Monday, April 09, 2007

Shock Jock Imus Hits New Low

Many of you may have caught the furor over Don Imus' latest nasty remarks on his morning show. I won't perpetuate the shock by repeating what he said, but suffice it to say, he made a racially and sexually derogatory set of remarks about the Rutgers' women's basketball team.

When I read the story this weekend, I thought about blogging about it, but didn't want to give the ass any further publicity than he's already received. On the other hand, to sit quietly and not say anything, also isn't appropriate. He deserves all the scolding society should muster, because what he said was beyond the pale. The women of Rutgers basketball team are hard working, talented women doing something they love and furthering themselves and their school through their athletics. These are people who deserve praise not attack. That he thought it was okay to say such nasty things about people who absolutely did not deserve it speaks to his weak moral character (it also says something about our culture, but that's for another post).

Having expressed my own disgust at his remarks, the situation raises an interesting question. Should he lose his job?

On the face of it, I'm uncertain. On the one hand, he is using a public commodity (the public airwaves) to expound his vile and filth. Is it appropriate for someone to use a scarce public resource to demean and degrade people? No. On the other hand, there's that whole First Amendment thing. He has the right to express racist and sexist views as much as I have a right to express my disgust at them.

So, should he lose his job? As I consider it, I think yes. If he expressed this on his blog or to his friends in a living room, fine. First Amendment all the way. But, there is something deeply troubling about using a scarce public resource to expound hate for profit. Our public resources can and should be used to uplift society, not drag us down.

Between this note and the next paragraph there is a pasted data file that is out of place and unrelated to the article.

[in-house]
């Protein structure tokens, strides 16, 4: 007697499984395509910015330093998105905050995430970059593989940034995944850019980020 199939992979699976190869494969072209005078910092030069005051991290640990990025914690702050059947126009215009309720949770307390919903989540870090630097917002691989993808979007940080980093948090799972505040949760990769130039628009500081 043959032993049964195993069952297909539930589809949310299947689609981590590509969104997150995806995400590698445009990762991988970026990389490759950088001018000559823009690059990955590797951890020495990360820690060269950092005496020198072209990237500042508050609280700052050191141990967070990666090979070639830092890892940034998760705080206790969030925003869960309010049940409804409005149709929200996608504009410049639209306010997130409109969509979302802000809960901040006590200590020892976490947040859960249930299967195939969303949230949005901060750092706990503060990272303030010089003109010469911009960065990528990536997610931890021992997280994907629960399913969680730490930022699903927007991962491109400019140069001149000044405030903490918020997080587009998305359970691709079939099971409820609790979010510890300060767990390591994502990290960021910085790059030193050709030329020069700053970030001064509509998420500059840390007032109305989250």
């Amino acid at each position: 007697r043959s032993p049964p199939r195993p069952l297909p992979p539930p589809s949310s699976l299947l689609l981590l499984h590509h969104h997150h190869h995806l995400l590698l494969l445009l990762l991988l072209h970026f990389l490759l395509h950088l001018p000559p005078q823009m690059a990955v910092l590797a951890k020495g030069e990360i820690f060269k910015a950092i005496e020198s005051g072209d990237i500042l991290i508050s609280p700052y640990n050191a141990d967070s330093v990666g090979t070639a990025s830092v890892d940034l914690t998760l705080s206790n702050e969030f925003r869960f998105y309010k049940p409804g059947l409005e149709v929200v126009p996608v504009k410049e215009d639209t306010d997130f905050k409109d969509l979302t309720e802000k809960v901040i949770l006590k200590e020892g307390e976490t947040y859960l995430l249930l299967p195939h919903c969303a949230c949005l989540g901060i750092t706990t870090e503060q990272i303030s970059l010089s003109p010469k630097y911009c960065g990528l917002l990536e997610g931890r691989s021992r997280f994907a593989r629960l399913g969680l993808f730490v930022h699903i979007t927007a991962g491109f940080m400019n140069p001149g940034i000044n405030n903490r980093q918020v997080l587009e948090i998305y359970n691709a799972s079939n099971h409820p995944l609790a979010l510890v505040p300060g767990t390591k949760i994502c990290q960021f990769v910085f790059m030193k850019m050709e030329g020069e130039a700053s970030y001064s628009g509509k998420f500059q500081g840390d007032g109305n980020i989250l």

MSNBC and CBS have both suspended their syndicated broadcasts of the show for two weeks (geez, now there's punishment . . . .). Imus reports that he believes the suspension is appropriate, and that he is sorry for his words.

It's worth noting that Imus has a long history of making racially derogatory remarks. He then apologizes profusely and says he won't do it again. Will it be any different this time?

I would like to see his many celebrity and political guests refuse to be on his show. McCain was asked if he would appear again (he's a frequent guest), and he said that he believed in redemption. But, how many times must Imus request redemption, before one starts to wonder if his heart is really in it?


TRH said...

Interesting post, with which I largely agree - but I'd offer one 'amendment.' The first amendment doesn't seem to be at issue here, since it prohibits congress from abridging free speech, and they show no sign of passing a law against Imus, (alas).

The distinction between censoring speech and censuring speech is an important one that we may have lost sight of. There is much speech out there that ought to be censured, or condemned. Because we tend too quickly to treat talk as less consequential than other actions, we lose sight of ways that talk can be violative. When it is violative, we ought to have the moral courage to stand up and condemn it.

(On the bright side, talk can also be supportive and give solace).